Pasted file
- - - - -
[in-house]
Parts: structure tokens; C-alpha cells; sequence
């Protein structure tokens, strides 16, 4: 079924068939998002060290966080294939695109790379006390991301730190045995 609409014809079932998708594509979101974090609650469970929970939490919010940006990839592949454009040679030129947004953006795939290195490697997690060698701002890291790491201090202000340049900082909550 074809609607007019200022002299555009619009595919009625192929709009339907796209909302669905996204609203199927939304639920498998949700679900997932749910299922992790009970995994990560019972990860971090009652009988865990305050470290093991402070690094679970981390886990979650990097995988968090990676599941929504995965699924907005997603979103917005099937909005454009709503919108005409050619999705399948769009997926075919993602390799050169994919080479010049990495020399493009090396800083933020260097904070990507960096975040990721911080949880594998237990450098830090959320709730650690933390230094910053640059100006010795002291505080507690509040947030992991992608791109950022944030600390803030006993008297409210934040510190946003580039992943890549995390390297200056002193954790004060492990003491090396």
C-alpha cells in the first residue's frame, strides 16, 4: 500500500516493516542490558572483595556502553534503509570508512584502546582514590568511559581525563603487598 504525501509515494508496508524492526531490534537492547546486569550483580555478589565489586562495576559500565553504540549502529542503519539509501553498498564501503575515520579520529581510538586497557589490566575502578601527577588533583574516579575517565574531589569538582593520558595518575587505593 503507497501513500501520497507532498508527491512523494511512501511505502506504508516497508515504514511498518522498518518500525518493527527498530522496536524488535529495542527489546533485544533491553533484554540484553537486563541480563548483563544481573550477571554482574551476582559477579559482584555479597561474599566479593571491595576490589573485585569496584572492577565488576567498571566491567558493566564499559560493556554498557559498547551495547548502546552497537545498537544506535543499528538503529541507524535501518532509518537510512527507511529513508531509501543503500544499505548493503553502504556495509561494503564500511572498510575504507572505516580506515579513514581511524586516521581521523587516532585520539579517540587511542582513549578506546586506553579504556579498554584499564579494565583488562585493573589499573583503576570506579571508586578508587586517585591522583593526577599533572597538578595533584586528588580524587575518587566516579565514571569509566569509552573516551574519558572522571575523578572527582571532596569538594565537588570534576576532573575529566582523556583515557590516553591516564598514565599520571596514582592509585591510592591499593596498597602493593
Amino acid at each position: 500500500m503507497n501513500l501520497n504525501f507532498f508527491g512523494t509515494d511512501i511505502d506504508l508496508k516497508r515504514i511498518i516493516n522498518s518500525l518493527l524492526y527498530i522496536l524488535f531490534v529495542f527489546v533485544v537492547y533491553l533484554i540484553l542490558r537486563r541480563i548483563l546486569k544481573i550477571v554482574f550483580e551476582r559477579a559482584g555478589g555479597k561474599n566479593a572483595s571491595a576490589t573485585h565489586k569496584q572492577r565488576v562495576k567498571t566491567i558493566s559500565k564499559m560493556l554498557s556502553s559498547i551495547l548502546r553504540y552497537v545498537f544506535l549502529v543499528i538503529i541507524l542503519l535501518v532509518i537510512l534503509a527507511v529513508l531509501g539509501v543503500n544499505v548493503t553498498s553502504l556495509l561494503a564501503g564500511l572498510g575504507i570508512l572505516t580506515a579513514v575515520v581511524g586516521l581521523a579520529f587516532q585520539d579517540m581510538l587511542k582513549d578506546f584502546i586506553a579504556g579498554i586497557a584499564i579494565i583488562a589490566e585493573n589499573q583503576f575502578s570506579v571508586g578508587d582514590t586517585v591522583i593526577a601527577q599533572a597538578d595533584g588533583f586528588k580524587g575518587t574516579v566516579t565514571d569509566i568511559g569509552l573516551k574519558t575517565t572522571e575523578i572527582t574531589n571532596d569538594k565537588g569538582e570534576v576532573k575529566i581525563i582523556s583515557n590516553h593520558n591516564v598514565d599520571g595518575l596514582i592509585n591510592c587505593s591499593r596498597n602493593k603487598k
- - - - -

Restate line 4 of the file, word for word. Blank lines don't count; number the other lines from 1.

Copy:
C-alpha cells in the first residue's frame, strides 16, 4: 500500500516493516542490558572483595556502553534503509570508512584502546582514590568511559581525563603487598 504525501509515494508496508524492526531490534537492547546486569550483580555478589565489586562495576559500565553504540549502529542503519539509501553498498564501503575515520579520529581510538586497557589490566575502578601527577588533583574516579575517565574531589569538582593520558595518575587505593 503507497501513500501520497507532498508527491512523494511512501511505502506504508516497508515504514511498518522498518518500525518493527527498530522496536524488535529495542527489546533485544533491553533484554540484553537486563541480563548483563544481573550477571554482574551476582559477579559482584555479597561474599566479593571491595576490589573485585569496584572492577565488576567498571566491567558493566564499559560493556554498557559498547551495547548502546552497537545498537544506535543499528538503529541507524535501518532509518537510512527507511529513508531509501543503500544499505548493503553502504556495509561494503564500511572498510575504507572505516580506515579513514581511524586516521581521523587516532585520539579517540587511542582513549578506546586506553579504556579498554584499564579494565583488562585493573589499573583503576570506579571508586578508587586517585591522583593526577599533572597538578595533584586528588580524587575518587566516579565514571569509566569509552573516551574519558572522571575523578572527582571532596569538594565537588570534576576532573575529566582523556583515557590516553591516564598514565599520571596514582592509585591510592591499593596498597602493593